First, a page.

Sounds like you need to change the connectors. They should be sealed to the wires, and have heat seal tubing over the outside of them. Look into the ones that are designed for use in marine applications. The water could be wicking down the wire under the insulation.
If you are going to use grease it should be a synthetic, I prefer Krytox. And it should have a corrosion inhibitor in it.

= = = = = = = = = = = = = = = = = = = =
Plymouth Tube

RE: The Arch Enemy of Electrical Connections.... What do you suggest?

I worked on an analytical instrument that contained salt water with a wetting agent. The only grease resistant to that stuff was Dow Corning High Vacuum Grease, silicone- based and very stiff. Our electrolyte would dissolve any other grease, including generic silicone types, in mere minutes.

There's a separate issue. All wire insulation has pinholes, even if it's visually undamaged. Salt water can enter the pinholes and travel the length of the wire. ... unless the wire has 'anti wicking' applied. It's some kind of icky goop applied to the copper before the insulation is extruded over it. I think some auto companies use it underhood. Definitely not all. Talk to Belden about your hookup wire.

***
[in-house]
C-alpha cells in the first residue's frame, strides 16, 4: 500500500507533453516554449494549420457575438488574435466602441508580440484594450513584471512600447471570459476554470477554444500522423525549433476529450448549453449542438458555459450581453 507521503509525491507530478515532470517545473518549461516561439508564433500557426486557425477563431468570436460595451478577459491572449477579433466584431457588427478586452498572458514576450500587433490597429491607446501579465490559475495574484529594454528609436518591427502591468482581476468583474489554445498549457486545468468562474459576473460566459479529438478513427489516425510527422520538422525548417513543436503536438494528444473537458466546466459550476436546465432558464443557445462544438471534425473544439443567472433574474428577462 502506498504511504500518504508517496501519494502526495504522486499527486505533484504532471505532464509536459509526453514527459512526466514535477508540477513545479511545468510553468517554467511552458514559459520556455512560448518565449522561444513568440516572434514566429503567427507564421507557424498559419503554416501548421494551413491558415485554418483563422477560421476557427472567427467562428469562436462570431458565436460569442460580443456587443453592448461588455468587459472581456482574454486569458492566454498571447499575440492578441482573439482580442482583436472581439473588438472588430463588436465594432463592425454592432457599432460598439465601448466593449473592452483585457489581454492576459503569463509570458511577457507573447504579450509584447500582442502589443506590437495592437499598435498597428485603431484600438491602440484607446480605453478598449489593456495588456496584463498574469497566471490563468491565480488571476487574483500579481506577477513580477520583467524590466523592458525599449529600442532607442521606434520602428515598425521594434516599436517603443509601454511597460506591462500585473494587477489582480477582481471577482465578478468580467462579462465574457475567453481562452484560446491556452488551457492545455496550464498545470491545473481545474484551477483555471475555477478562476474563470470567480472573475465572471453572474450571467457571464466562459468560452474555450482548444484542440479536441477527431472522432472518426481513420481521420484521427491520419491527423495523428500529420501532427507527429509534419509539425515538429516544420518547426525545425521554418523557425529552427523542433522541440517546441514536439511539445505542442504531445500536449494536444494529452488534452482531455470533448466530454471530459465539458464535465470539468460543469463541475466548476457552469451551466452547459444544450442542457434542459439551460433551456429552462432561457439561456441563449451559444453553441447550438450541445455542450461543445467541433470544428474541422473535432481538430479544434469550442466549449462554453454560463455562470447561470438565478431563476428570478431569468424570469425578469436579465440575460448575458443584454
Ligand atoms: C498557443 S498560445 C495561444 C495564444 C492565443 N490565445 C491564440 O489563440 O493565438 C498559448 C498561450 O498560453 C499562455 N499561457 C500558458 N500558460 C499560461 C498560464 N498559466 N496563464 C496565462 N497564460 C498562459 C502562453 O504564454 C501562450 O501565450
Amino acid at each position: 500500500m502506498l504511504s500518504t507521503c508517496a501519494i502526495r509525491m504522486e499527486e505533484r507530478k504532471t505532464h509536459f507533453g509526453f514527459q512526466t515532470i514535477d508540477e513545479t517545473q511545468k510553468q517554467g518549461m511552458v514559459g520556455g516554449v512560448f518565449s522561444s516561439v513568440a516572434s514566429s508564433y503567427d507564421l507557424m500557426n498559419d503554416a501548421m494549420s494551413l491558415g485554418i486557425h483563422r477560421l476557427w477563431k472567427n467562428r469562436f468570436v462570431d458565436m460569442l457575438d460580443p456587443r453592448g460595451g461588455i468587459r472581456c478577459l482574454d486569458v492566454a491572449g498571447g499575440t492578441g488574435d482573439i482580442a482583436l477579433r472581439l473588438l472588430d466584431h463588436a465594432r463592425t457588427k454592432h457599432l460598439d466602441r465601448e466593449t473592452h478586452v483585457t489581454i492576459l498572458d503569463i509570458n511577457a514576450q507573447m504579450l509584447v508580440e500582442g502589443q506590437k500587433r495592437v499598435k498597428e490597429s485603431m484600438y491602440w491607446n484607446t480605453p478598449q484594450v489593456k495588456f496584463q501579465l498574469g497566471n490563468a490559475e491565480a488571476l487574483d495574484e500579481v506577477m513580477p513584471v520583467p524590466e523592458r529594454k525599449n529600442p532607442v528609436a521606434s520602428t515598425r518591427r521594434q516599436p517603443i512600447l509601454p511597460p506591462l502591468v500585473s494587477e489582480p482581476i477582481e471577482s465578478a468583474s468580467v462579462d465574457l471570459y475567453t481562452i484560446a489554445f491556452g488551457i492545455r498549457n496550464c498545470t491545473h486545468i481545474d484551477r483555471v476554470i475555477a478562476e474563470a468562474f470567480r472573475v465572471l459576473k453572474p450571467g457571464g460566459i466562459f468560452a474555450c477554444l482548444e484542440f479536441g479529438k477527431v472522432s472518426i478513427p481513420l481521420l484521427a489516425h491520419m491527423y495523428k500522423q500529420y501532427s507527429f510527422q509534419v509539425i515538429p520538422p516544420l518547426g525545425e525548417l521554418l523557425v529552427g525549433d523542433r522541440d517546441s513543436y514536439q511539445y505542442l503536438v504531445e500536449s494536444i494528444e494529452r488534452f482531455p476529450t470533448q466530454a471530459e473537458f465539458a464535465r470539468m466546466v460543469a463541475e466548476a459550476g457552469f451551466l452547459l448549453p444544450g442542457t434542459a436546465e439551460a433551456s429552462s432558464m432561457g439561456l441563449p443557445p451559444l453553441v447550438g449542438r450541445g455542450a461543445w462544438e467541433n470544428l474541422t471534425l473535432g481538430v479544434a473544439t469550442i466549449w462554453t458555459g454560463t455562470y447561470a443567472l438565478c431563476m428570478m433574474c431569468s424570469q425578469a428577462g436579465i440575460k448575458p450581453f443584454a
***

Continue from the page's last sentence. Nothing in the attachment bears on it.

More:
Mike Halloran
Pembroke Pines, FL, USA

RE: The Arch Enemy of Electrical Connections.... What do you suggest?

Take a look at Jet skis and see what they do.
B.E.

You are judged not by what you know, but by what you can do.

RE: The Arch Enemy of Electrical Connections.... What do you suggest?

(OP)
BTW, these plugs are exposed to direct salt spray, and sometimes complete saturation, but not submersion while operating.

RE: The Arch Enemy of Electrical Connections.... What do you suggest?

(OP)
It looking like we're going to start potting all the plugs now.
The need to disconnect is rare.

It seems no matter what you do, aside from complete enclosure (i.e. potting), any terminal connection that is exposed to direct salt spray/saturation will corrode. If you grease it, it will corrode under the grease.